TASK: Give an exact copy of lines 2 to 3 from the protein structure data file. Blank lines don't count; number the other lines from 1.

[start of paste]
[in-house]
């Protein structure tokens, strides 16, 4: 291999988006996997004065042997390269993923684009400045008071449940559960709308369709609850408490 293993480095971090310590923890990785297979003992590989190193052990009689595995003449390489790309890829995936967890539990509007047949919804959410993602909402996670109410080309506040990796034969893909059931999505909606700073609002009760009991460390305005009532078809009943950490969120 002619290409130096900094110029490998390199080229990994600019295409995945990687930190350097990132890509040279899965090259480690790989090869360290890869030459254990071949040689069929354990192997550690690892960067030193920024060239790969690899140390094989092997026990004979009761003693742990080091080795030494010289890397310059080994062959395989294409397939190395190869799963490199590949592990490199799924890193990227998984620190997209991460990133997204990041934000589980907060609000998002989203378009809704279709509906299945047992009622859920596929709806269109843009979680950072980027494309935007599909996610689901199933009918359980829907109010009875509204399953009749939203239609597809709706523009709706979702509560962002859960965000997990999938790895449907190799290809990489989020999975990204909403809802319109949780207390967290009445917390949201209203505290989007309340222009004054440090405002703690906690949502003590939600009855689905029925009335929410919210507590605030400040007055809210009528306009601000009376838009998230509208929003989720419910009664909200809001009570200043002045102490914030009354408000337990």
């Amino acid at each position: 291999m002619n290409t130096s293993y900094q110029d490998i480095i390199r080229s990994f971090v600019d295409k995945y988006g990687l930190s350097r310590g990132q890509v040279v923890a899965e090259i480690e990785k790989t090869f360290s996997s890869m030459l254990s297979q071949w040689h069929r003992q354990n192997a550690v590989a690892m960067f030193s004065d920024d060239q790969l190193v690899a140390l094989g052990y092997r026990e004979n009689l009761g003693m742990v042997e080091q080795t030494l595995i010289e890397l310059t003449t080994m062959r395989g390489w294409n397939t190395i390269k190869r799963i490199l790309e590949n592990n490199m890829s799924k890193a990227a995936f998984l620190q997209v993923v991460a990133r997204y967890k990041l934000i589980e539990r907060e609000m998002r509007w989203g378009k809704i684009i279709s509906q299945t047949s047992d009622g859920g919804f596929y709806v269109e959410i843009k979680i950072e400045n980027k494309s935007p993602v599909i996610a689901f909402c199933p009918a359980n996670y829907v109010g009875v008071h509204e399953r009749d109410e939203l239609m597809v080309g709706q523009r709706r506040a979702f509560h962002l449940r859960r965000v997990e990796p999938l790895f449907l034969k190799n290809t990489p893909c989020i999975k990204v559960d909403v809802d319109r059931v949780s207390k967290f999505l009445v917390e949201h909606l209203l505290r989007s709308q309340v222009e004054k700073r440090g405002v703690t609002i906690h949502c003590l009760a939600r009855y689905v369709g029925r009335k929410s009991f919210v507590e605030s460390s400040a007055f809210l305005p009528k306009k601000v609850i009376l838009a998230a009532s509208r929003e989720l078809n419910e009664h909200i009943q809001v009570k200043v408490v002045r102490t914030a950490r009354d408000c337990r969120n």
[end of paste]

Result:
């Protein structure tokens, strides 16, 4: 291999988006996997004065042997390269993923684009400045008071449940559960709308369709609850408490 293993480095971090310590923890990785297979003992590989190193052990009689595995003449390489790309890829995936967890539990509007047949919804959410993602909402996670109410080309506040990796034969893909059931999505909606700073609002009760009991460390305005009532078809009943950490969120 002619290409130096900094110029490998390199080229990994600019295409995945990687930190350097990132890509040279899965090259480690790989090869360290890869030459254990071949040689069929354990192997550690690892960067030193920024060239790969690899140390094989092997026990004979009761003693742990080091080795030494010289890397310059080994062959395989294409397939190395190869799963490199590949592990490199799924890193990227998984620190997209991460990133997204990041934000589980907060609000998002989203378009809704279709509906299945047992009622859920596929709806269109843009979680950072980027494309935007599909996610689901199933009918359980829907109010009875509204399953009749939203239609597809709706523009709706979702509560962002859960965000997990999938790895449907190799290809990489989020999975990204909403809802319109949780207390967290009445917390949201209203505290989007309340222009004054440090405002703690906690949502003590939600009855689905029925009335929410919210507590605030400040007055809210009528306009601000009376838009998230509208929003989720419910009664909200809001009570200043002045102490914030009354408000337990």
């Amino acid at each position: 291999m002619n290409t130096s293993y900094q110029d490998i480095i390199r080229s990994f971090v600019d295409k995945y988006g990687l930190s350097r310590g990132q890509v040279v923890a899965e090259i480690e990785k790989t090869f360290s996997s890869m030459l254990s297979q071949w040689h069929r003992q354990n192997a550690v590989a690892m960067f030193s004065d920024d060239q790969l190193v690899a140390l094989g052990y092997r026990e004979n009689l009761g003693m742990v042997e080091q080795t030494l595995i010289e890397l310059t003449t080994m062959r395989g390489w294409n397939t190395i390269k190869r799963i490199l790309e590949n592990n490199m890829s799924k890193a990227a995936f998984l620190q997209v993923v991460a990133r997204y967890k990041l934000i589980e539990r907060e609000m998002r509007w989203g378009k809704i684009i279709s509906q299945t047949s047992d009622g859920g919804f596929y709806v269109e959410i843009k979680i950072e400045n980027k494309s935007p993602v599909i996610a689901f909402c199933p009918a359980n996670y829907v109010g009875v008071h509204e399953r009749d109410e939203l239609m597809v080309g709706q523009r709706r506040a979702f509560h962002l449940r859960r965000v997990e990796p999938l790895f449907l034969k190799n290809t990489p893909c989020i999975k990204v559960d909403v809802d319109r059931v949780s207390k967290f999505l009445v917390e949201h909606l209203l505290r989007s709308q309340v222009e004054k700073r440090g405002v703690t609002i906690h949502c003590l009760a939600r009855y689905v369709g029925r009335k929410s009991f919210v507590e605030s460390s400040a007055f809210l305005p009528k306009k601000v609850i009376l838009a998230a009532s509208r929003e989720l078809n419910e009664h909200i009943q809001v009570k200043v408490v002045r102490t914030a950490r009354d408000c337990r969120n």